“It just grew from there,” he said. “We’re still going to have our special events (for the local amateur radio club), which this all started from, plus a lot of other things. We left our roots and expanded.”

That first festival included a parade, a “Route 66 Museum,” book signings by authors of several Route 66 books, an old-time ballgame and a sock hop with jukebox music. Food included “coneys” made as they used to be at Vern’s Malt Shop and basket burgers made as they were at the Triangle, two memorable Lebanon dining spots from the Route 66 era.

“The first festival was spectacular,” Lehman recalled. “It really was.”

The 2001 Route 66 Festival Committee evolved into the Lebanon-Laclede County Route 66 Society with the mission “to educate, preserve, promote and develop Route 66 in Laclede County.” The society was incorporated as a nonprofit on Jan. 9, 2003. Wheeler was the first president. Gary Sosniecki was the vice president, and Lehman was secretary-treasurer. Other original board members were Mike Edwards, Dan True, Rod Reid, David Troutman, David Wheeler, Gail Bryant, Kenny Capps and Kirk Pearce. 

Wheeler served on the Route 66 Society board for many years and also served on the board of the Route 66 Association of Missouri.

In 2002, when the Lebanon-Laclede County Library Board decided to retrofit Lebanon’s vacant Kmart as a new library, Wheeler and Sosniecki met with the library board to propose that it include a Route 66 Museum. The two spent a day touring small museums in southwest Missouri and, at their last stop, in Joplin, sketched out a floor plan for the proposed museum. The floor plan was very close to what the architect used when the museum opened in 2004.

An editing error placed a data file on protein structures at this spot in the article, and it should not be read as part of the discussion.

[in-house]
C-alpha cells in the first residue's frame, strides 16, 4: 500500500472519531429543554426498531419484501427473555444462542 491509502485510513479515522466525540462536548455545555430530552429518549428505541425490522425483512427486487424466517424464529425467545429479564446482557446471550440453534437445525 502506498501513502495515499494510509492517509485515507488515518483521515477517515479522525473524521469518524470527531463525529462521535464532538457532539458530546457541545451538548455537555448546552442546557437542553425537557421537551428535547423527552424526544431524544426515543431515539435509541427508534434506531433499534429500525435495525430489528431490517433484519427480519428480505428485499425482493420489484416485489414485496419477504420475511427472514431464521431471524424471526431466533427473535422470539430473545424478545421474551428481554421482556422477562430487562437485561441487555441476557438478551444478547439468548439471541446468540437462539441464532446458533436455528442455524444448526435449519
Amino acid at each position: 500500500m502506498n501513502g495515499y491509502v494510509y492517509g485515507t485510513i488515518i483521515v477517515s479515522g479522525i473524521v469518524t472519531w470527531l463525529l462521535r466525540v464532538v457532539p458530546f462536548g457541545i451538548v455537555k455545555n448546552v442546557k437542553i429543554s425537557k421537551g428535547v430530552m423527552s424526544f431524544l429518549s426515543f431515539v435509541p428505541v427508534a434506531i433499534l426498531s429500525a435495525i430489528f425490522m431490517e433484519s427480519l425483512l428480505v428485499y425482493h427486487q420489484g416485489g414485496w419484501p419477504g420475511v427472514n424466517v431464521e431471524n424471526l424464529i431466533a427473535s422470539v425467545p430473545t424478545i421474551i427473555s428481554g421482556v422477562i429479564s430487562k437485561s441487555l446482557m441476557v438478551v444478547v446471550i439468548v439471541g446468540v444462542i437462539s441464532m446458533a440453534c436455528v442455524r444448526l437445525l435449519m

In 2019, a record 14,722 visitors signed the museum’s guestbook. Visitors were from 200 Missouri cities, 49 states and 58 countries.

Wheeler talked about the founding of the museum in this video that celebrated the library’s 15th anniversary in 2019:

In 2013, as a Lebanon city councilman, Wheeler proposed the idea of a “pocket park” devoted to Route 66 within Boswell Park. The park’s features would include three Route 66 murals featuring scenes important to Laclede County’s role along the famous highway.

“We will have visitors from all over the world – not just from the state of Missouri, but literally all over the United States and the world coming to Lebanon,” he said at the time. “This is an economic impact for the city of Lebanon and Laclede County.”